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Colored section represents the counties of that region.



WATER is the main attraction of this area. It brings boaters, anglers, water skiers, scuba divers and swimmers in the summer. In the fall, when water from Summersville is unleashed into the Gauley River, it sends whitewater rafters downriver for the ride of their life. It is rich in Civil War history, as are other areas around the state.



RICHWOOD




Now this place is really going to be fun and maybe just a bit stinky. Curious?

Richwood has self-described itself as the RAMP CAPITAL OF THE WORLD. Now if you're like me, when I heard that, I thought of a ramp you might drive up onto.....No, that's not it. This ramp happens to be a plant and it has it's own celebration in the Feast of the Ramson.





This Allium tricoccum is a wild leek or of that family, and it kinda tastes like green onions, sort of. You can eat'em fried with ham and eggs or with potatoes, boiled, stuffed or stewed. If you're adventurous, I guess you could think of any number of ways to cook them. I guess we would have to try them to decide for ourselves, but if we do make sure to drive with the windows open because from what I understand the smell (ramp-like odor) will stay with us for about three days.

The late Jim Comstock, a native of Richwood and known to be somewhat of a prankster, once mixed ramp juice with the printing ink for his newspaper, the WEST VIRGINIA HILLBILLY. He suffered the consequences: a reprimand from the Postmaster General with a stern warning to cease and desist.

I hear ramps are so healthy, that if you drink a tonic made with ramps, you'll be fit as a fiddle. So to celebrate all that healthy eatin' and drinkin', Richwood throws another party every June....it's called the PAST 80 PARTY. Course anyone can come. Whew, looky here. Granny musta got into the ramp juice.

Well, I think we better go buy some good smellin' parfume, and get ready to leave. Don't forget to roll down the windows in the car....




SUMMERSVILLE




The CARNIFEX FERRY BATTLEFIELD STATE PARK commemorates a Civil War battle that had great impact on West Virginia history. Beginning on Sept. 10, 1861,

General William S. Rosecrans
led an attack that forced

Confederate
General John B. Floyd to abandon his position and retreat, under cover of night, into the Gauley River gorge and across the river. The removal of the confederate troops from the area of then-Virginia, eventually resulted in the creation of West Virginia.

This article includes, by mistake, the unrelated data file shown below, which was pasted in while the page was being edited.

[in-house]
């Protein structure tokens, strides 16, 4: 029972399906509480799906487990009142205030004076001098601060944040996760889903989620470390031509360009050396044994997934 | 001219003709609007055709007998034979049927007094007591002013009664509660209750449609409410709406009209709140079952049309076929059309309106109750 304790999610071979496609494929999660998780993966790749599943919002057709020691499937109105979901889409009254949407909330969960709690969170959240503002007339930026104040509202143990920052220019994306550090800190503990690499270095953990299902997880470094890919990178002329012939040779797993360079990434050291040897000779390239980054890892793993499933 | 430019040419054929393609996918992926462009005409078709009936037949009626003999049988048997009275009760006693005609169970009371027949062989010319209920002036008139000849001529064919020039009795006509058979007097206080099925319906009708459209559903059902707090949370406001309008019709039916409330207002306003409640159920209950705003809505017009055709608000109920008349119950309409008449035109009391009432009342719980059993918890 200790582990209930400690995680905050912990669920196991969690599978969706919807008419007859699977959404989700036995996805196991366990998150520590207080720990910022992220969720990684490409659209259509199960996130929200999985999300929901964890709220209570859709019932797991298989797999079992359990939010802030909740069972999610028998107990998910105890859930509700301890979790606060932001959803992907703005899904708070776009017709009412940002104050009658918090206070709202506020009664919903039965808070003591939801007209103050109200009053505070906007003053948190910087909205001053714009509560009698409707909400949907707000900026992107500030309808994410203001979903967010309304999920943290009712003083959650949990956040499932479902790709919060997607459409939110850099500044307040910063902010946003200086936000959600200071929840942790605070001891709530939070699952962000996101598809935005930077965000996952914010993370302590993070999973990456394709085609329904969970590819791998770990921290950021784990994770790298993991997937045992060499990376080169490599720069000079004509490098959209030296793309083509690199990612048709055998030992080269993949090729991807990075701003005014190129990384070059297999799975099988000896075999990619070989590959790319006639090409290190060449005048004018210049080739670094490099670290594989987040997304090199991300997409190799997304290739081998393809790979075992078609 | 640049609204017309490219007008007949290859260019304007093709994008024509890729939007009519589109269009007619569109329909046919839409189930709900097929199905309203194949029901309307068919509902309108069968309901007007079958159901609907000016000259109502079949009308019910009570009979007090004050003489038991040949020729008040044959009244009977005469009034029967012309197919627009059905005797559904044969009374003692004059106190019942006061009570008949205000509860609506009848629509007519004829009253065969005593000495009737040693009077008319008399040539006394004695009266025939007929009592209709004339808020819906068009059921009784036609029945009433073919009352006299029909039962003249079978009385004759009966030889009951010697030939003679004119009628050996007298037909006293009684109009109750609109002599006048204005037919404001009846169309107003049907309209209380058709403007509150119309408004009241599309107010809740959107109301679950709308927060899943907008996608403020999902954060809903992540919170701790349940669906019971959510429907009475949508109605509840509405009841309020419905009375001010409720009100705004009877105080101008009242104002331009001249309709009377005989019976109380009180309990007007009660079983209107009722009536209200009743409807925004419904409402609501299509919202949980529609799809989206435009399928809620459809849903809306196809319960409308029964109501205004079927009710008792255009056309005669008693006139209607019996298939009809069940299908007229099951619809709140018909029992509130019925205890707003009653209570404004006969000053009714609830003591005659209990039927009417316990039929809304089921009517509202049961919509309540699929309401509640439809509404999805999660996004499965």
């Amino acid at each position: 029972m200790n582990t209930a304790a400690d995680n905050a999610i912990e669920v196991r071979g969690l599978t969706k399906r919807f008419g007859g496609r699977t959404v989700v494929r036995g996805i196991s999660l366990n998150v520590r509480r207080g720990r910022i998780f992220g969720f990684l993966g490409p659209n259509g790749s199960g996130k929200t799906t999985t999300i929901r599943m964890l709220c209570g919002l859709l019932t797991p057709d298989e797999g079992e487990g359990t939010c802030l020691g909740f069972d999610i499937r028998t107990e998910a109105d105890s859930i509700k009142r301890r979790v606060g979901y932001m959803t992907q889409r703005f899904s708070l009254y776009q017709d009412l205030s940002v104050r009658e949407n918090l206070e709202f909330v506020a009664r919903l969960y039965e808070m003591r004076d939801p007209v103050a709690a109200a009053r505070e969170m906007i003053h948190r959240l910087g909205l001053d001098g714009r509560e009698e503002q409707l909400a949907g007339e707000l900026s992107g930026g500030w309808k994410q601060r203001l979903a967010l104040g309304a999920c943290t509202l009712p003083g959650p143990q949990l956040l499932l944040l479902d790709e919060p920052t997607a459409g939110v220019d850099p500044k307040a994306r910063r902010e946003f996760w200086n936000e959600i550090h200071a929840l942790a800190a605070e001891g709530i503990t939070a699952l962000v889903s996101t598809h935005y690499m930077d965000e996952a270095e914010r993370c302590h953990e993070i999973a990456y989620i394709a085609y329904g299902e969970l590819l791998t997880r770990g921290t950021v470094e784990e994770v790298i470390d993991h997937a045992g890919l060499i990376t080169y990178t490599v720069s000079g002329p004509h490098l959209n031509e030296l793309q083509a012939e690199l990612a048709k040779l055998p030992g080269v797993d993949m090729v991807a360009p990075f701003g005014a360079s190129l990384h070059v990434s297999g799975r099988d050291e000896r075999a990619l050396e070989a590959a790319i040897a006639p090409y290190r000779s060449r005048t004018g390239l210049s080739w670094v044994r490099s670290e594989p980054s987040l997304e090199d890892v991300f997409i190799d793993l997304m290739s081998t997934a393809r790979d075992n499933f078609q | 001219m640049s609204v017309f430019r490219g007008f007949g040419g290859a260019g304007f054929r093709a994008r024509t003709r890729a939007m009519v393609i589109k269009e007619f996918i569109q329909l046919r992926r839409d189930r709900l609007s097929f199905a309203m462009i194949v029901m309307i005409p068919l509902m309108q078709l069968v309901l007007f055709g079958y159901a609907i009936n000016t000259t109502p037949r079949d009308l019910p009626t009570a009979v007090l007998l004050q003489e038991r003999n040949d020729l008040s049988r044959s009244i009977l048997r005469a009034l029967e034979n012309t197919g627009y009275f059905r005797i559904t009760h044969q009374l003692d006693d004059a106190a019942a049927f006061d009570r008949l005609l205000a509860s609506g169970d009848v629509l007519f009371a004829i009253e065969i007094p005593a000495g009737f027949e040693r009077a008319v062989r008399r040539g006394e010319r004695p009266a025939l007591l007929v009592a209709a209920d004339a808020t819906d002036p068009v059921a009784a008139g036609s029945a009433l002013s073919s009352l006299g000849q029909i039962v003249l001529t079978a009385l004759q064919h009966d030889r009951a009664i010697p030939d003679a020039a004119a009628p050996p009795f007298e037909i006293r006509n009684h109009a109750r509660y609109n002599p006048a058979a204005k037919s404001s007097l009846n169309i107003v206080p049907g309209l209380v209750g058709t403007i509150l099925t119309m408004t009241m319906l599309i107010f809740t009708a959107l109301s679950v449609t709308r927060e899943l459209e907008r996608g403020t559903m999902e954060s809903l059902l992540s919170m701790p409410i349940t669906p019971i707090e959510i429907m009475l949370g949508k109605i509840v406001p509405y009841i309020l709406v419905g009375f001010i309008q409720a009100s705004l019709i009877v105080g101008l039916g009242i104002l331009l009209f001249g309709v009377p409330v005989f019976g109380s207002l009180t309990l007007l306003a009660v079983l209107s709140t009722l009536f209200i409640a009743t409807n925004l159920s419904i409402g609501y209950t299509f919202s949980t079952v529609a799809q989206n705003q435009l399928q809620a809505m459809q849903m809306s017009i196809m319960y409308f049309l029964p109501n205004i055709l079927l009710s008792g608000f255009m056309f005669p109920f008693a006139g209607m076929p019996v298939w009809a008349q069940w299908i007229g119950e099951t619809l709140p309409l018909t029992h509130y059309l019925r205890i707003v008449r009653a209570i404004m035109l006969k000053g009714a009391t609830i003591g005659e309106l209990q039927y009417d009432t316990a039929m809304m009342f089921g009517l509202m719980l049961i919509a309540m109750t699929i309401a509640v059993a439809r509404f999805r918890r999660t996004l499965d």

Each year in September, about 300 participants revive the smoke and thunder of the Battle of Carnifex Ferry.

Clothing, weapons and campsites are authentic reproductions except for the bullets and bayonets.



BUCKHANNON




(Sniff, sniff) Do you smell something funny? Must be that ramp juice lingering on. Well, we're going someplace now that might help us forget the smell for a little while. This will be the first place of it's kind that we have visited, but they're all over the place. I'm talking about wineries. So here we go to the LITTLE HUNGARY FARM WINERY.




The wine here is made from a combination of honey, apples, grapes and pears. Mr. Ferenc Androczi, speaking in a heavy Hungarian accent, will be proud to tell you about his special signature wine, Melomel. According to Mr. Androczi, if you drink a glass a day, you'll live to be a 150. The thing about this wine is that it might be a little different each year because of the honey and grapes. Now that we've had a taste of wine, I think we'd better leave this fine establishment and move on. I need some air.




JANE LEW

Although we won't be stopping here, I did want to mention the two glass factories in this little town. One is THE GLASS SWAN and the other is MASTERPIECE CRYSTAL.

They make some pretty delicious sounding things, like

crystal kisses.

Or how about some cooling

crystal ice cubes? Sound refreshing?

Well lets go on to our next stop which is....





Weston





JACKSON'S MILL STATE 4-H CONFERENCE CENTER


In 1921, an act of the West Virginia Legislature named Jackson's Mill as the State 4-H Camp, the first such camp in the nation, and it was placed under the care of West Virginia University.

On the grounds you will find a lodge, cabins and dining hall. This is a great place for gatherings and festivals such as the STONEWALL JACKSON HERITAGE ARTS AND CRAFTS JUBILEE.

Also on the grounds you will find the JACKSON'S MILL HISTORIC AREA. Following are a few of the buildings you will see there.


Thomas "Stonewall" Jackson
considered by many to be the greatest commander of the Civil War.

Jackson was orphaned at a very young age, and so spent much of his childhood on his grandparents farm. The sawmill where Jackson worked still stands on the banks of the West Fork River. The 2 1/2 story mill has a foundation of native stone. It is 40 feet square and made of lumber produced at the Jackson sawmill. Power was provided by two horizontal water wheels situated beneath the first floor. It's taken years to restore it...and it's the only remaining structure of the original Jackson family homestead.

The 40-foot square building is now a museum, holding antique tools and artifacts.

Mary Conrad's Cabin was originally located in Roanoke, West Virginia but now calls the camp home.


It serves as a visitor's center and gift shop.

The McWhorter Cabin was built over two hundred years ago.

It has served as post office, church and meeting house as well as home for 37 years to the McWhorter family. This cabin measures 18 feet by 24 feet. (Can you imagine living in something like this with your family?) It has been part of the Jackson Mill Historic Area since 1927.

Well, we're ready to move on to the POTOMAC HIGHLANDS.